But the elephant in the room is still that Bombadil has always been quite viciously hated by many fans. The reasons are valid outside of us knowing next to nothing about him. They hate his nonsensical singing. They hate that he could literally wipe out all of the hoards of orcs, the ringwraiths, Sauron, etc. before even remembering he’s supposed to drop that silly, all-powerful, magic ring that does nothing for him in Mt. Doom. But the definitive reason he’s hated amongst fans, it seems, is that his part of Fellowship adds nothing to the table. In a story that’s all about progressing the narrative to the next part, his story is of no consequence. He easily saves the hobbits from Old Man Willow as they journey through the Old Forest to the Prancing Pony in Bree. Then he and Goldberry give them a nice meal and conversation and… that’s it. The Peter Jackson film flows perfectly fine without even a mention of Bombadil or Goldberry because they have nothing to do with the adventure. They’re just a weird pit stop that I enjoy to take a look around and waste too much time at, but many people think it is just another tourist attraction.
 
Now that we’ve gotten the potential major plot and character stuff out of the way on what this Amazon show could cover, let’s take a quick look at a rumor I saw around the internet that I cannot confirm nor deny it’s truth -- the character rights issue. Certain people have been posting that they heard that, even after giving the Tolkien estate the insane amount of money they did, Amazon still doesn’t have the rights to all of the characters. While I believe this plays more into The Hobbit and The Rings trilogy characters, I can see this possibly being the case with any of the works that take place before those two since there is crossover. If that is the case, what I present to you is, who cares?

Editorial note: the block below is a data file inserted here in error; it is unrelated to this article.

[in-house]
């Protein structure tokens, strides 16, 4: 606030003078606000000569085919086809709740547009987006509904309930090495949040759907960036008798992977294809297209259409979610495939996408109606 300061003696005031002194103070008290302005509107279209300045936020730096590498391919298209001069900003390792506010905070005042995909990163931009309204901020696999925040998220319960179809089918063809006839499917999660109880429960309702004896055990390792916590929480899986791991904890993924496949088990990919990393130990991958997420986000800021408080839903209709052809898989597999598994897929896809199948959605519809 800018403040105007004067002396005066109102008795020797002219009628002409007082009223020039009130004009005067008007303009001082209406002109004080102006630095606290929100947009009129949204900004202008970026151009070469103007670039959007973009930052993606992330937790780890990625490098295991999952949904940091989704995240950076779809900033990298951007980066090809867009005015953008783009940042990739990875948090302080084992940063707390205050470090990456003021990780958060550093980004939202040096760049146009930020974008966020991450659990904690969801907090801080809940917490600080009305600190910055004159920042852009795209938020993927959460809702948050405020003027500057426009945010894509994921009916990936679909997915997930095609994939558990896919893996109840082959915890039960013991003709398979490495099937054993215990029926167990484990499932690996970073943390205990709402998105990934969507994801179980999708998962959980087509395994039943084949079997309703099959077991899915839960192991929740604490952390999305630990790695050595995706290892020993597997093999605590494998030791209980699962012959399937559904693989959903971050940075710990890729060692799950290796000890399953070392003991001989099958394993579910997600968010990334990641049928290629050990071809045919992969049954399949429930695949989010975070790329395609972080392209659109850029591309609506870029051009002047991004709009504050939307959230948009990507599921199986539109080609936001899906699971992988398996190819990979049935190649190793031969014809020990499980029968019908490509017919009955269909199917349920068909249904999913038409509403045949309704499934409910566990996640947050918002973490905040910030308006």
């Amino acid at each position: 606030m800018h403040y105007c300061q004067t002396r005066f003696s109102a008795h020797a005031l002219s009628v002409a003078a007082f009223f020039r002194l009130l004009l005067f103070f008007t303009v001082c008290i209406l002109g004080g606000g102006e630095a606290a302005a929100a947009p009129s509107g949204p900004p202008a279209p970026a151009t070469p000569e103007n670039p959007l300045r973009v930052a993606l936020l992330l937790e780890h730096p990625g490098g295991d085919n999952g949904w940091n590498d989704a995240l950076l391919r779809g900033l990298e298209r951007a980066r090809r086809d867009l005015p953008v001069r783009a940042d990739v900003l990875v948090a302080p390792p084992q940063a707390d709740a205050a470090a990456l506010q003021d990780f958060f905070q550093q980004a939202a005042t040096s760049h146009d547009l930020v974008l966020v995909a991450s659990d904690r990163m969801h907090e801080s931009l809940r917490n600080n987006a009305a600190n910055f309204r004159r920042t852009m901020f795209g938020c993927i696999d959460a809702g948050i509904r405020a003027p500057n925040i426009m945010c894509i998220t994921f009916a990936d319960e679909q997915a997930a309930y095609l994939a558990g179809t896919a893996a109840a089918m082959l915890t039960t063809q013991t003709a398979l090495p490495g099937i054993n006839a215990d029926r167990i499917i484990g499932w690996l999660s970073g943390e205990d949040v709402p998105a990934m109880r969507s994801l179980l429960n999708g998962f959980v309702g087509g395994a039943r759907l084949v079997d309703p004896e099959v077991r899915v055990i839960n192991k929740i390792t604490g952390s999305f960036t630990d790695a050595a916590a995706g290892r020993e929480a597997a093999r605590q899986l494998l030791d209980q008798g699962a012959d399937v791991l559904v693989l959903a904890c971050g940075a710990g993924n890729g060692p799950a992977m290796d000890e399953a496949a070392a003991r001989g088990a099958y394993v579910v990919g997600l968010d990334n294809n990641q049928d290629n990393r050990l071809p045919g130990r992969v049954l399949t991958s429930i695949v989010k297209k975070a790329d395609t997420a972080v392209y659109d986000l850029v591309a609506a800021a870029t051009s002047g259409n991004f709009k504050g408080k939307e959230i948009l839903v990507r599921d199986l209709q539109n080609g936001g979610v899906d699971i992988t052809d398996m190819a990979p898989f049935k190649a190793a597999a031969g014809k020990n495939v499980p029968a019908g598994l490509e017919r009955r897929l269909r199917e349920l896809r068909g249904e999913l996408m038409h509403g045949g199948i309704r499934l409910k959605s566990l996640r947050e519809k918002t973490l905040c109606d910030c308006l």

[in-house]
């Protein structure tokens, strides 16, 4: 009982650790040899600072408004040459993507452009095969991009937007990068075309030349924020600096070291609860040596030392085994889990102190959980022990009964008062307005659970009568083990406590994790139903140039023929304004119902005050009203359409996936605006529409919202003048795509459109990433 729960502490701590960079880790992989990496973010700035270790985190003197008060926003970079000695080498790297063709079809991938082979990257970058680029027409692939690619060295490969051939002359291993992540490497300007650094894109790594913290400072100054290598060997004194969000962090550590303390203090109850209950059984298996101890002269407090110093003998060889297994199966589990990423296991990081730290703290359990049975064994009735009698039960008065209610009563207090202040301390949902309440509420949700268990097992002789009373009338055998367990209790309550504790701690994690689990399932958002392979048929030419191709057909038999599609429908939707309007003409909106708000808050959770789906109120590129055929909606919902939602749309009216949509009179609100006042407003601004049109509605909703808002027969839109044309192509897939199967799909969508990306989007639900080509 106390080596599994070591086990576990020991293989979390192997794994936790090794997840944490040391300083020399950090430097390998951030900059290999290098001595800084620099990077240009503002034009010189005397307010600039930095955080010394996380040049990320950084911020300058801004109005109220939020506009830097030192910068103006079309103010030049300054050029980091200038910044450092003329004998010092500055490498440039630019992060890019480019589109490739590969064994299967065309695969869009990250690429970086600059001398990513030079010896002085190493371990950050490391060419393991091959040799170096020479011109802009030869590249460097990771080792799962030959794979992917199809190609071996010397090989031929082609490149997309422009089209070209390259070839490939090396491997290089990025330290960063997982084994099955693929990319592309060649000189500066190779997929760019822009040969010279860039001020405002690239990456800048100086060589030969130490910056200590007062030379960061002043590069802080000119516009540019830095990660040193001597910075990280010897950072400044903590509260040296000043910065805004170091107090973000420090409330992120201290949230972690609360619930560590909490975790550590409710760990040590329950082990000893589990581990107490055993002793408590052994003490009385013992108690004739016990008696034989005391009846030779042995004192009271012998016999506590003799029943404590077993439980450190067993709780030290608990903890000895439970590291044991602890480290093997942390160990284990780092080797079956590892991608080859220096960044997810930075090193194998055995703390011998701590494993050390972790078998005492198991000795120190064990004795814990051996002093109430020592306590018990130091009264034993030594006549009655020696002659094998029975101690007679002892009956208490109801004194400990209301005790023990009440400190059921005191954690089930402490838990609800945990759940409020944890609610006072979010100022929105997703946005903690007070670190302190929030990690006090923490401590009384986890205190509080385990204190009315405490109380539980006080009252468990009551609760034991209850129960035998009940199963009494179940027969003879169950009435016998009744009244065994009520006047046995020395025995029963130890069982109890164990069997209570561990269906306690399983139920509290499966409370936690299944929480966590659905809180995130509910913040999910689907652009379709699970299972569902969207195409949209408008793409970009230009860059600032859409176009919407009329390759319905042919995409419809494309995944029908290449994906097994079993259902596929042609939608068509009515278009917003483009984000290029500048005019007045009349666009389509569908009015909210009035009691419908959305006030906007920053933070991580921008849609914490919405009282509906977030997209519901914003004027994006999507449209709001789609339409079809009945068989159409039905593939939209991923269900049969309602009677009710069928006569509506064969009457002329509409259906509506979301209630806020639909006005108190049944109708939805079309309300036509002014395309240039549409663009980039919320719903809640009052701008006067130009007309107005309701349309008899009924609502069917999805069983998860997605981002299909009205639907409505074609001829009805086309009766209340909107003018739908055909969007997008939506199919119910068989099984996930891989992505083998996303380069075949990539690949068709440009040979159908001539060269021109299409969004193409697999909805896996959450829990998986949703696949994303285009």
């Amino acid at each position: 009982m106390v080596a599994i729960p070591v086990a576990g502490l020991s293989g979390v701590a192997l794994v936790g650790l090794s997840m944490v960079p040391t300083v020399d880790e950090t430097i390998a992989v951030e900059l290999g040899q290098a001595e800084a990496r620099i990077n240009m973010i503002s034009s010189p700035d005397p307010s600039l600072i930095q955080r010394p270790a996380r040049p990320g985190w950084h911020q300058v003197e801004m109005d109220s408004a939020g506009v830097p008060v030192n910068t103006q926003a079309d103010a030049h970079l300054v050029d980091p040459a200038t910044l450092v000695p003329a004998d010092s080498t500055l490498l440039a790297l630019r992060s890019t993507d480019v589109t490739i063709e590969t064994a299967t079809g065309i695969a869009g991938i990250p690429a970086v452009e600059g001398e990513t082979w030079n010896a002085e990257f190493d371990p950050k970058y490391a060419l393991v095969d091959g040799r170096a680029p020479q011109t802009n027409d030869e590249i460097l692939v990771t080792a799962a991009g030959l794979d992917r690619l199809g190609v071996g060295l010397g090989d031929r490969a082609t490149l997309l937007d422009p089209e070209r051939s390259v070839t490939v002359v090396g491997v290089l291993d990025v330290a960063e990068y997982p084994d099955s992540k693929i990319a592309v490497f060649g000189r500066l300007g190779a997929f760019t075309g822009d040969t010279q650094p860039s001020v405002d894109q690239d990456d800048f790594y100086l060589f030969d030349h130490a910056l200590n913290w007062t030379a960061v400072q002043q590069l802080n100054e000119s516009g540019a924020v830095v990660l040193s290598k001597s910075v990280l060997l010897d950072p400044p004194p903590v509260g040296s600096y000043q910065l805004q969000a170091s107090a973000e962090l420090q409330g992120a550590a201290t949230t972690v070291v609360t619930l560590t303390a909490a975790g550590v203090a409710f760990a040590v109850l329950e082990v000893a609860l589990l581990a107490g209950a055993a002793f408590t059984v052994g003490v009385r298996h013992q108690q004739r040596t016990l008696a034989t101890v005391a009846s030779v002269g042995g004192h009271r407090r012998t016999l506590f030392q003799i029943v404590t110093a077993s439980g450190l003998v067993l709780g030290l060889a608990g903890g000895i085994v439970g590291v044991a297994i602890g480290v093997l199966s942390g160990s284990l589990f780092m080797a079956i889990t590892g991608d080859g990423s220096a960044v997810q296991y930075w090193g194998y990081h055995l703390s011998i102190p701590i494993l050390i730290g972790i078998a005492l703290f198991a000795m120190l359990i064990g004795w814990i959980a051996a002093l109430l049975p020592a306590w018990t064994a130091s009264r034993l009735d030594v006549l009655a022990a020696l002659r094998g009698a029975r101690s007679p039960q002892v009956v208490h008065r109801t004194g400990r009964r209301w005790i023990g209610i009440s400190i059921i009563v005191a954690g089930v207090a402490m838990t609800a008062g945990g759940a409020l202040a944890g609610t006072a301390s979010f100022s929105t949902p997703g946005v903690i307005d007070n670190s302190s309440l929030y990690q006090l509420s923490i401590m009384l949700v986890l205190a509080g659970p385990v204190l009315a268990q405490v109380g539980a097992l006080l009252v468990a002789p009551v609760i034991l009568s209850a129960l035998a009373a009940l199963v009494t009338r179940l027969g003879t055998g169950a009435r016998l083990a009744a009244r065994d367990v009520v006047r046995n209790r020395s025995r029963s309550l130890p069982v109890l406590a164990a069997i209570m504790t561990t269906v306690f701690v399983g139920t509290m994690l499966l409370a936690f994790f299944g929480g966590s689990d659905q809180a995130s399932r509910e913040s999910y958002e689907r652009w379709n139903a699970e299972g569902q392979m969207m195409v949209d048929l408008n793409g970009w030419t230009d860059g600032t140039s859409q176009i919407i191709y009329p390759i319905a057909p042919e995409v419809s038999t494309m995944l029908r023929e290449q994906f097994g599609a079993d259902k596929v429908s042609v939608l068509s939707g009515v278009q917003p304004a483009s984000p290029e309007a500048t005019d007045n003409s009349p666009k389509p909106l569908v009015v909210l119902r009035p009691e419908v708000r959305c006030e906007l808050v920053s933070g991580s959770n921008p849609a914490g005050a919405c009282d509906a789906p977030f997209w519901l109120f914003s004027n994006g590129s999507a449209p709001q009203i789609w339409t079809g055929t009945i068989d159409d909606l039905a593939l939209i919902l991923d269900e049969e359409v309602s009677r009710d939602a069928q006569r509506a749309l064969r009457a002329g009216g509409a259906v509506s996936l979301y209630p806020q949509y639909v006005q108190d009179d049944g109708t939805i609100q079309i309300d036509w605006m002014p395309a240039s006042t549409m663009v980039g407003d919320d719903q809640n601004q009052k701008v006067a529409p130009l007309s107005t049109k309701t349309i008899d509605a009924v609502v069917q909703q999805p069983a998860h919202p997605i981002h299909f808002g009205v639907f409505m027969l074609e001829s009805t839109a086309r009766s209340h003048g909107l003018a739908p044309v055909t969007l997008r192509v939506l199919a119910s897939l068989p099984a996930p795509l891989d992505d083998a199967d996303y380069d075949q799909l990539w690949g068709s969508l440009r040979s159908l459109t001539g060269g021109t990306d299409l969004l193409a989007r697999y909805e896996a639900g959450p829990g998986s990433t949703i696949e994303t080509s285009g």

From book to screen, Tolkien amassed a lot of fans through his life and now in his death. What you get are different kinds of fans. I for one saw the first movie when I was in 5th grade. After that, I was obsessed and read all the books I could even if I couldn’t understand them. (Full Disclosure: that middle school friend who lied and said they understood The Silmarillion... was ME.) While the movies made a gateway for me to get into Middle-Earth, it also was a map that gave the world color.
 
Now, I love Tolkien as much as the next person, but a lot of his characters lack in personality, or simply things to do. The best example out there is Arwin, who was played by Liv Tyler in the movies. After the first movie, her part was cut down, and for better or worse Jackson gave her and Aragorn more to do in their love story, but the best thing he did was in Fellowship where he actually gave her something heroic to do in saving Frodo and using magic to defeat the ringwraiths. Jackson did it with a few characters over the course of his trilogy, and it’s quite common in book-to-film adaptations to do certain character changes. For example, interchaging lesser character arcs for more established ones because of the amount of budget is blown from hiring another actor. A little change is hardly ever the end of the world.